As for Monfils, where to begin? I’d like to take this outside the underachiever/overachiever framework and simply say this: he’s a peerless athlete who has never—and will never—play to his full potential. But he’s made a fine living, performed with joie de vivre and delighted countless fans. At best, he’s an entertainer; at worst, he’s innocuous. If sports were not, foremost, about competition, we would be lauding him. He’s the lovable guitarist, who never aspired to Eric Clapton levels, but still put on a show. He’s the comedian who preferred crowd-pleasing roles to earnest Academy Award roles. He’s Jeff Koons. Given a) his disposition and b) his full-fledged commitment to entertaining, I have a hard time working up much outrage here. Any outrage in fact.
O.K. Jon, no sitting in the fence and no "Hold." Rafael Nadal: Buy or Sell?
• Hold and hope. This is not how anyone envisioned the story going.
What's with Isner and Sock going all the way to Rio to play on clay this week at the start of the UT hard court season instead of Delray Beach? Now they have both lost early, which really seems a loss of useful match play (not to say potential points given the field in Delray).
• Justin Gimelstob, Isner’s coach, is scheduled to be on the Beyond the Baseline Podcast so we’ll make a mental note to ask. Though the court surface is hard, the Olympics, of course, will be in Rio. So you could justify the trip on those grounds. American players are eternally getting slammed for failing to venture off clay. So you could justify the trip on expand-your-comfort-zone grounds. And, yes, there might well be a financial reason too (which often explains players’ decisions in sub-1000 level events.)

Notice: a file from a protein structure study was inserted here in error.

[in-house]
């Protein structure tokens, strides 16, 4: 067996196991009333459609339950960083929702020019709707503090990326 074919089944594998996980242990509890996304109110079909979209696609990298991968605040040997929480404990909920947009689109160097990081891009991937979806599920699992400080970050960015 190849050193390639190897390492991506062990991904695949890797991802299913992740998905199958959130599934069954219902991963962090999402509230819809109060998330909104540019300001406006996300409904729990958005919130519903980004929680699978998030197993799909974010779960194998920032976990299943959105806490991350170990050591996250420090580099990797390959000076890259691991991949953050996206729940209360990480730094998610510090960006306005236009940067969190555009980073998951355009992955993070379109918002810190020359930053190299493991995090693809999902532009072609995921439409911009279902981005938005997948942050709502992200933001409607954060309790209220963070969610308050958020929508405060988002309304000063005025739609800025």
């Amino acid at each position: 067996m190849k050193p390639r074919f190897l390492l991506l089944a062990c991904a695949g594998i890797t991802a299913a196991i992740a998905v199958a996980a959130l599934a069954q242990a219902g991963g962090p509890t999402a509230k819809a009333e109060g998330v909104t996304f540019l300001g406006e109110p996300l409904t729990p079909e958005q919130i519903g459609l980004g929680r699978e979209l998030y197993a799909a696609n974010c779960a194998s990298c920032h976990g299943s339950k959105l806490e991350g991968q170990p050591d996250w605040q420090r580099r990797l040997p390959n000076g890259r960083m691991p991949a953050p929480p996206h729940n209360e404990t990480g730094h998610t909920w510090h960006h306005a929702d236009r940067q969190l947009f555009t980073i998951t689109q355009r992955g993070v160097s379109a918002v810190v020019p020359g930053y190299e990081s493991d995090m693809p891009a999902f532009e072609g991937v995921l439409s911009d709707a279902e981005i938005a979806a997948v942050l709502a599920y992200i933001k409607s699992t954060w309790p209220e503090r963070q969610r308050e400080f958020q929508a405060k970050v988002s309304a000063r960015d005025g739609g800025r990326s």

Hi Jon, I have long thought that Martina Navratilova would be a great coach for Petra Kvitova. Besides the lefty/Czech thing I think that Martina's more aggressive playing style and toughness could do wonders for Petra. What are your thoughts?
—Shalini, New York
• Makes sense to me. I would add that—apart from the whole Czech lefty thing—Martina knows something about maximizing talent. You hate to be harsh about Kvitova. She could quit (kvit?) tomorrow and have a Hall of Fame career. But there’s a nagging sense that she could—and should—be so much better than she is.
• The most recent SI Tennis Beyond the Baseline Podcast guest: Lyndrea Price, talking about her life apart from her sisters, Venus and Serena.
• Jason Sudeikis stopped by and had some interesting thoughts on the Brain on Sports Podcast.
• I forget who but one of you rightly noted that Gilles Simon is 1-2 after taking Novak Djokovic to five sets in Melbourne.
• The WTA and its grunting problem.
• A tennis fan from Texas wrote this open letter to Rafael Nadal: Rafa, I write this letter to offer you hope and encouragement, to help you galvanize yourself to regain complete faith and confidence in your game. I am old and a lifetime hack, a snickered at 3.5 at best. I suffered through the braying jackass and crotch grabbing days of McEnroe and Connors and was rewarded by your arrival on the scene. You have been the perfect foil to the majesty of Federer. You both have written chapters for generations to read. Out of nowhere came this kid who dressed like a pirate and had the deportment of a choirboy who just rolled on and on and before you knew it was on par with Roger the great. There was never any shirt tearing, racket thrashing or trash talking, just you taking care of business in a way business had never been conducted before. Everyone has been right to marvel over your unique game, athleticism and never seen before abilities-the king of clay, indeed; but I am prone to admire your sportsmanship, humility and competitive spirit. Rafa, your final chapter has not yet been written. You have so many people behind you. Like Peter Pan says, “You gotta believe.” Be fearless, go for broke, keel haul your opponents, have faith and make it 10 at Roland Garros. Lastly, no matter what the future may hold, thank you for the style and substance that you have brought to the game.
• James Busby has this week’s LLS: Benicio del Toro and Taylor Fritz